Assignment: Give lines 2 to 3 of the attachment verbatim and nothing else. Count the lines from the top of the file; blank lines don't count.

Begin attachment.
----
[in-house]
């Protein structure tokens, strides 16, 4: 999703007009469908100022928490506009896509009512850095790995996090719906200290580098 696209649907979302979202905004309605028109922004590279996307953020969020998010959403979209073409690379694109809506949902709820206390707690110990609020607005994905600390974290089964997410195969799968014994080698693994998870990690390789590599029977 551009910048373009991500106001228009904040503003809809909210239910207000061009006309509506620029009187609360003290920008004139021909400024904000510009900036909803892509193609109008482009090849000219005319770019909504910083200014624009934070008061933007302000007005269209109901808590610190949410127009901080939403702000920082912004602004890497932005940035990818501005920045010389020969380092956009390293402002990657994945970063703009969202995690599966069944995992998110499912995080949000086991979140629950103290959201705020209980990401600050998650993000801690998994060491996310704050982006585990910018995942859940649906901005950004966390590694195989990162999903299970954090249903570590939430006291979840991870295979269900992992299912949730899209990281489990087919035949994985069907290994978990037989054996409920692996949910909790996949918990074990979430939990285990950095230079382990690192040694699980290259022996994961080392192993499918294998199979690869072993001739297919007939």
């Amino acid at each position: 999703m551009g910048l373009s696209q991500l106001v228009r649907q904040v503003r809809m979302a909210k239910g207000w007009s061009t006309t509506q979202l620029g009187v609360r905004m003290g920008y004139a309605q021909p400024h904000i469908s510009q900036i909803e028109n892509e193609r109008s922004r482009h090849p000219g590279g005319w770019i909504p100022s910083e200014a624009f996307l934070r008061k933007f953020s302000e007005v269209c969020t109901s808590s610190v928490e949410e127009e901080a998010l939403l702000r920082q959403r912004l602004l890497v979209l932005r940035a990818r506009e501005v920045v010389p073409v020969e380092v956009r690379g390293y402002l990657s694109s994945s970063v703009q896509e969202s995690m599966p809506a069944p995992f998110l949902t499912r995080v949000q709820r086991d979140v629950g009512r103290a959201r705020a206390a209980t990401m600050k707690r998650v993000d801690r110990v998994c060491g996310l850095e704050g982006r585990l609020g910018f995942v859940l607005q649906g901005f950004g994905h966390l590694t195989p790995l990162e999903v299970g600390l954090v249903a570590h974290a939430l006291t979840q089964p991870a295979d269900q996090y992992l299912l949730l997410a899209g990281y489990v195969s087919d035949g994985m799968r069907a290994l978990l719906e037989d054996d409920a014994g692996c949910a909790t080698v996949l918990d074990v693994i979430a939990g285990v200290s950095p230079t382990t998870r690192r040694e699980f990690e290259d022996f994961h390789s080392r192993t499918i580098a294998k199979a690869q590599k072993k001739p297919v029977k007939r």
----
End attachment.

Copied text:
């Protein structure tokens, strides 16, 4: 999703007009469908100022928490506009896509009512850095790995996090719906200290580098 696209649907979302979202905004309605028109922004590279996307953020969020998010959403979209073409690379694109809506949902709820206390707690110990609020607005994905600390974290089964997410195969799968014994080698693994998870990690390789590599029977 551009910048373009991500106001228009904040503003809809909210239910207000061009006309509506620029009187609360003290920008004139021909400024904000510009900036909803892509193609109008482009090849000219005319770019909504910083200014624009934070008061933007302000007005269209109901808590610190949410127009901080939403702000920082912004602004890497932005940035990818501005920045010389020969380092956009390293402002990657994945970063703009969202995690599966069944995992998110499912995080949000086991979140629950103290959201705020209980990401600050998650993000801690998994060491996310704050982006585990910018995942859940649906901005950004966390590694195989990162999903299970954090249903570590939430006291979840991870295979269900992992299912949730899209990281489990087919035949994985069907290994978990037989054996409920692996949910909790996949918990074990979430939990285990950095230079382990690192040694699980290259022996994961080392192993499918294998199979690869072993001739297919007939």
């Amino acid at each position: 999703m551009g910048l373009s696209q991500l106001v228009r649907q904040v503003r809809m979302a909210k239910g207000w007009s061009t006309t509506q979202l620029g009187v609360r905004m003290g920008y004139a309605q021909p400024h904000i469908s510009q900036i909803e028109n892509e193609r109008s922004r482009h090849p000219g590279g005319w770019i909504p100022s910083e200014a624009f996307l934070r008061k933007f953020s302000e007005v269209c969020t109901s808590s610190v928490e949410e127009e901080a998010l939403l702000r920082q959403r912004l602004l890497v979209l932005r940035a990818r506009e501005v920045v010389p073409v020969e380092v956009r690379g390293y402002l990657s694109s994945s970063v703009q896509e969202s995690m599966p809506a069944p995992f998110l949902t499912r995080v949000q709820r086991d979140v629950g009512r103290a959201r705020a206390a209980t990401m600050k707690r998650v993000d801690r110990v998994c060491g996310l850095e704050g982006r585990l609020g910018f995942v859940l607005q649906g901005f950004g994905h966390l590694t195989p790995l990162e999903v299970g600390l954090v249903a570590h974290a939430l006291t979840q089964p991870a295979d269900q996090y992992l299912l949730l997410a899209g990281y489990v195969s087919d035949g994985m799968r069907a290994l978990l719906e037989d054996d409920a014994g692996c949910a909790t080698v996949l918990d074990v693994i979430a939990g285990v200290s950095p230079t382990t998870r690192r040694e699980f990690e290259d022996f994961h390789s080392r192993t499918i580098a294998k199979a690869q590599k072993k001739p297919v029977k007939r």